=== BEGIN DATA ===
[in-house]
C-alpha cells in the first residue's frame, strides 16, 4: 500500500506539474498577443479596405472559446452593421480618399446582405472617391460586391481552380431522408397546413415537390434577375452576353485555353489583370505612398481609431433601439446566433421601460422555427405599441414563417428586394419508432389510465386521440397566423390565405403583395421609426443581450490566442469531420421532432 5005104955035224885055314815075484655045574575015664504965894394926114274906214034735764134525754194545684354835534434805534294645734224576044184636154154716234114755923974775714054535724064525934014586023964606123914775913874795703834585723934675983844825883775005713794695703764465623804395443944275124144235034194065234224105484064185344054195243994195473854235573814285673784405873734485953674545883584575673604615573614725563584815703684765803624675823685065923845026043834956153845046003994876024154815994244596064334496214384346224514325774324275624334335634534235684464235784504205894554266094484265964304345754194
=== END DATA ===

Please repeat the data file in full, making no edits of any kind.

[in-house]
C-alpha cells in the first residue's frame, strides 16, 4: 500500500506539474498577443479596405472559446452593421480618399446582405472617391460586391481552380431522408397546413415537390434577375452576353485555353489583370505612398481609431433601439446566433421601460422555427405599441414563417428586394419508432389510465386521440397566423390565405403583395421609426443581450490566442469531420421532432 5005104955035224885055314815075484655045574575015664504965894394926114274906214034735764134525754194545684354835534434805534294645734224576044184636154154716234114755923974775714054535724064525934014586023964606123914775913874795703834585723934675983844825883775005713794695703764465623804395443944275124144235034194065234224105484064185344054195243994195473854235573814285673784405873734485953674545883584575673604615573614725563584815703684765803624675823685065923845026043834956153845046003994876024154815994244596064334496214384346224514325774324275624334335634534235684464235784504205894554266094484265964304345754194